LANSING, Mich. — Senate Appropriations Committee Chairman Jim Stamas, R-Midland, issued the following statement after Gov. Gretchen Whitmer signed the fiscal year 2022 state budget that increases investments in important priorities facing Michigan families and gets the state’s economy back on track:
“We worked hard to finalize a responsible and effective state budget focused on protecting our families, supporting workers, educating our children, and helping our economy recover from the effects of the pandemic and government shutdowns.
“We listened to the people of Michigan and prioritized getting kids back in school, improving access to childcare, fixing local infrastructure, and ensuring safe drinking water in our homes.
“This budget builds on the record-setting school budget designed to help our kids recover from the pandemic. We continue to work to put Michigan back on track with a permanent increase in wages for our direct care workers and training to help people obtain in-demand jobs. We achieve all this while depositing $500 million more in the state’s rainy-day fund and keeping taxes low for Michigan families.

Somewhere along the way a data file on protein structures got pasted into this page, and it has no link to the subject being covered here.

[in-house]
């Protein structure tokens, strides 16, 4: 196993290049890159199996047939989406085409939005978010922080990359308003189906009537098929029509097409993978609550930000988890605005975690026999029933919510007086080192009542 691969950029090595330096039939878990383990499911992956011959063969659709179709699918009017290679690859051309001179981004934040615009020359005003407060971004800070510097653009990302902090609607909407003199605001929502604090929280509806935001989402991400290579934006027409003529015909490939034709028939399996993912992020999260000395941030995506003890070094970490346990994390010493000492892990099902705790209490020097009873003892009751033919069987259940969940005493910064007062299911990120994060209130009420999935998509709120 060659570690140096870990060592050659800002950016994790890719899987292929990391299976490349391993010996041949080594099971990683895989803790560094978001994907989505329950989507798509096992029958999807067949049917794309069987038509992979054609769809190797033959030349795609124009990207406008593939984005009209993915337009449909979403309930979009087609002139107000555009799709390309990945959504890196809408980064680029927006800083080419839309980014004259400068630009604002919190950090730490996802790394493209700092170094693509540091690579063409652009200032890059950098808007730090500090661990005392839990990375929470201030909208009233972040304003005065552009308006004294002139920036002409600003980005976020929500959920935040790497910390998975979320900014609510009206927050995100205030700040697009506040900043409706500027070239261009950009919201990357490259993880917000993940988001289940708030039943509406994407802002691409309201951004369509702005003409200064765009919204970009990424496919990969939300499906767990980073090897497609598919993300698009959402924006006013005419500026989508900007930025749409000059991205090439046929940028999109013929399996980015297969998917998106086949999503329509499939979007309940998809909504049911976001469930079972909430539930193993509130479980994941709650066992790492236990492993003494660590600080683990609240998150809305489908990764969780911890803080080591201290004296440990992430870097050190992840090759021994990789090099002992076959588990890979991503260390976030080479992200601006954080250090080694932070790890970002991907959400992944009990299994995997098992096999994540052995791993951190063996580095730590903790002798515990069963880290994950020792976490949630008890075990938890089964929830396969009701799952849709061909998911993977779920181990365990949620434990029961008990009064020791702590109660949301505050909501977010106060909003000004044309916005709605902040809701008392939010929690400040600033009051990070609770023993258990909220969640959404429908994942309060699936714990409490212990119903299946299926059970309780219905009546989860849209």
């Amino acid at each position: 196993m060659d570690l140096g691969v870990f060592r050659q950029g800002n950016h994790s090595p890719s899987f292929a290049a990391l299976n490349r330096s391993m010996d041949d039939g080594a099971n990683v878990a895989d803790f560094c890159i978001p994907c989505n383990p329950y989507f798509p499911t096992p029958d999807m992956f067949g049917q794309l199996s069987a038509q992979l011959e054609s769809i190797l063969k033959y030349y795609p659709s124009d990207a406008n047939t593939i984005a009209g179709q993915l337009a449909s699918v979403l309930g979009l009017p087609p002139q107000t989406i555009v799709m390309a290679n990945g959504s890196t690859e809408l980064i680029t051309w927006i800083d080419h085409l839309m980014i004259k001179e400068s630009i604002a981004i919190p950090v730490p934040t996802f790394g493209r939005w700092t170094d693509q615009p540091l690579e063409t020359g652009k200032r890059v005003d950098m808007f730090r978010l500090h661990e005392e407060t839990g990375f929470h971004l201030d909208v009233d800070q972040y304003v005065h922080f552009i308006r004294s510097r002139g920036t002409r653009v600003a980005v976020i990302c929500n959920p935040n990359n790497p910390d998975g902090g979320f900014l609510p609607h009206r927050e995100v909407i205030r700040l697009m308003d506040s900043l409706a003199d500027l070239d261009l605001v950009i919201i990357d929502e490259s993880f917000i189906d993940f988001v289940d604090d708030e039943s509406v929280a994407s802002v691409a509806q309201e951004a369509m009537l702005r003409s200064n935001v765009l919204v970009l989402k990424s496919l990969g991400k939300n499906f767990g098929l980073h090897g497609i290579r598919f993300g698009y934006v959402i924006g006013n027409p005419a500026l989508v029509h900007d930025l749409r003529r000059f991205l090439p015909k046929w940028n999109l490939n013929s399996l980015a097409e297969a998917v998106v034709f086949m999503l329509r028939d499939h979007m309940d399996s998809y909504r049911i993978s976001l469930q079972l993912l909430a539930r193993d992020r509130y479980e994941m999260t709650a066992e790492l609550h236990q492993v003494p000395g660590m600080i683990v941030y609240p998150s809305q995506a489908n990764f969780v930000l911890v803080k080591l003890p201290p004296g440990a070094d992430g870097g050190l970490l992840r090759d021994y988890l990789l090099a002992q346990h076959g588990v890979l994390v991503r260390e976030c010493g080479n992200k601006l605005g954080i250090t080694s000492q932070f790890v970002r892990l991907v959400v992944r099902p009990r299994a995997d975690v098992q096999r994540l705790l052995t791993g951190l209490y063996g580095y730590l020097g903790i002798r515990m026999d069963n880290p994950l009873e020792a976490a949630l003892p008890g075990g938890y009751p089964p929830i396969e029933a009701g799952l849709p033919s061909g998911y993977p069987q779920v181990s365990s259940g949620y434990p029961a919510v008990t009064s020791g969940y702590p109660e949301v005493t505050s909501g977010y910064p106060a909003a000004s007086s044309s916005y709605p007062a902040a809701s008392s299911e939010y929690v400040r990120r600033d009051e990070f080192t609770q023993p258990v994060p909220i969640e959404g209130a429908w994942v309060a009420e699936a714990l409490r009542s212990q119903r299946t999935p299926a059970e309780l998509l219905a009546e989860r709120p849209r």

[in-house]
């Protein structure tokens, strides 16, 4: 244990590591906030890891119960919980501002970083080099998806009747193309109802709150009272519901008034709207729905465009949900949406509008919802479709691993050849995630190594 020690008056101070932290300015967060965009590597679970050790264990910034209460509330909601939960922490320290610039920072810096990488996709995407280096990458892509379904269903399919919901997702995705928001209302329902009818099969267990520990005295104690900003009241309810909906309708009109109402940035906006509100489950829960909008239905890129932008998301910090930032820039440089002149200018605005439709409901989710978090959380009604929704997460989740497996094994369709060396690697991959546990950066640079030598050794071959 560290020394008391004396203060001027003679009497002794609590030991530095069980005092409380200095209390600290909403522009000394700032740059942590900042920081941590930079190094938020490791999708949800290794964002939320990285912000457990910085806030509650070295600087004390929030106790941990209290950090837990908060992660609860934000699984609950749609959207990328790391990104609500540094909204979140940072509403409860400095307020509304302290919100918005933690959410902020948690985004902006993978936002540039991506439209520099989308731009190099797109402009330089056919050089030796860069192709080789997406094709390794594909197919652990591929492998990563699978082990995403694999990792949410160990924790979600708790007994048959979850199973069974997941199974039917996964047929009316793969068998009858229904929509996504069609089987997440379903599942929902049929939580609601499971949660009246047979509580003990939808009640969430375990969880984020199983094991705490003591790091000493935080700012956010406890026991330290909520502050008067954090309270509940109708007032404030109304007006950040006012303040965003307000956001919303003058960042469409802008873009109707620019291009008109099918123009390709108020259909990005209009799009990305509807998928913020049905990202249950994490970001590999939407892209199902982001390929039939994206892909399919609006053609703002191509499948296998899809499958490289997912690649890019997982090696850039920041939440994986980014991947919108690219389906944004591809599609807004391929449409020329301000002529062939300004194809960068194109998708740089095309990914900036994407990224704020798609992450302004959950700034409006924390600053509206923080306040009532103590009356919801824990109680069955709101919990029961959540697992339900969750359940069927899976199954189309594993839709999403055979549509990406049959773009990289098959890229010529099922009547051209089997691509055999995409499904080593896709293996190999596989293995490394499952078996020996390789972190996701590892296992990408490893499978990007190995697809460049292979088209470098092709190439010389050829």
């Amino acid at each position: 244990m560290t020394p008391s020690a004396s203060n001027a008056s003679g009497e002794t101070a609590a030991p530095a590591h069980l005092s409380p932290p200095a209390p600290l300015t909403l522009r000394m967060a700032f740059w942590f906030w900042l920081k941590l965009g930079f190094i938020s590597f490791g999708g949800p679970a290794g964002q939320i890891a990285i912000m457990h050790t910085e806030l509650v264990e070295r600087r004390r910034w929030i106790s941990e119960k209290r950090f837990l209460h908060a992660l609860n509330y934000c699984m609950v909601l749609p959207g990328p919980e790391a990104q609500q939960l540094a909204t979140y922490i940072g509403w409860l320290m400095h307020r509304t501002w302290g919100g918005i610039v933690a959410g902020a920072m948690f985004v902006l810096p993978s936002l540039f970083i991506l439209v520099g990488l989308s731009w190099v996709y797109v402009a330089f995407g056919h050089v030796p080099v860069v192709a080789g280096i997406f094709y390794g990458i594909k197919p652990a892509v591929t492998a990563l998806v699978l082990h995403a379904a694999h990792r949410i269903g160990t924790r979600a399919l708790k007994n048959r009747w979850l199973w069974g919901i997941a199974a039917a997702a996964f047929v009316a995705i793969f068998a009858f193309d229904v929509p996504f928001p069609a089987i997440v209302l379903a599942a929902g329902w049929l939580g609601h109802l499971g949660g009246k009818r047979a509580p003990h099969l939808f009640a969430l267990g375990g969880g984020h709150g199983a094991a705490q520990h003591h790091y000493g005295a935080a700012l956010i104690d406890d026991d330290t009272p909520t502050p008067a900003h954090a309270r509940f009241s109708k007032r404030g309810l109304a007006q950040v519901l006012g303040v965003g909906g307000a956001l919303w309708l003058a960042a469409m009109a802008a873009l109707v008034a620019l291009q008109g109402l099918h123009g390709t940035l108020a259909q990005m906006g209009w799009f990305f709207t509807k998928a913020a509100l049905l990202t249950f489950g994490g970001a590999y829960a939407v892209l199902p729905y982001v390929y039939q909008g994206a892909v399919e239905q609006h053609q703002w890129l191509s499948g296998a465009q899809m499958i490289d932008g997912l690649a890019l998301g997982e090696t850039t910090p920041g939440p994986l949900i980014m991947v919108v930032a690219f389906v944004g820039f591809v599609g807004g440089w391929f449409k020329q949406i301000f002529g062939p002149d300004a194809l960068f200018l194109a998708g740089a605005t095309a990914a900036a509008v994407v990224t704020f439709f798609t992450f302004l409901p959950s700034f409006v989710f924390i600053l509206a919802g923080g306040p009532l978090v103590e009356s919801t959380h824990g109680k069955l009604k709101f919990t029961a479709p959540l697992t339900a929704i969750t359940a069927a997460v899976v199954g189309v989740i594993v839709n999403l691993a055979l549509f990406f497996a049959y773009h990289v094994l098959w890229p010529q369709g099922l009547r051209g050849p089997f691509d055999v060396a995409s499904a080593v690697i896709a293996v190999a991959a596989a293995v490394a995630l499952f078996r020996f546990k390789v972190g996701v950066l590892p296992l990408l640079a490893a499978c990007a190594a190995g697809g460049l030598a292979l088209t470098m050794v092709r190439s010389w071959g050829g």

“I want to thank the governor and her team for their cooperation on this budget and hope that it is the framework for future bipartisan achievements to improve our state and the lives of the Michigan people.”
Senate Bill 82 is the general omnibus budget and includes:
• $1.4 billion to lower rates and recruit more childcare workers;
• $190 million to repair or replace local bridges;
• $414.5 million to permanently increase wages for direct care workers;
• $95 million for the Going Pro and Michigan Reconnect training programs;
• $40 million for the Pure Michigan tourism campaign;
• $33 million to train new state police troopers and corrections officers;
• $14.5 million to remove PFAS from the water;
• $19 million to repair or replace local dams and;
• $150 million to increase the solvency of the unemployment trust fund.
House Bill 4400 includes nearly 5% increases for community colleges and public universities and $86 million to reduce university MPSERS retirement obligations — which would build on the $140 million in the K-12 budget to reduce school unfunded liabilities.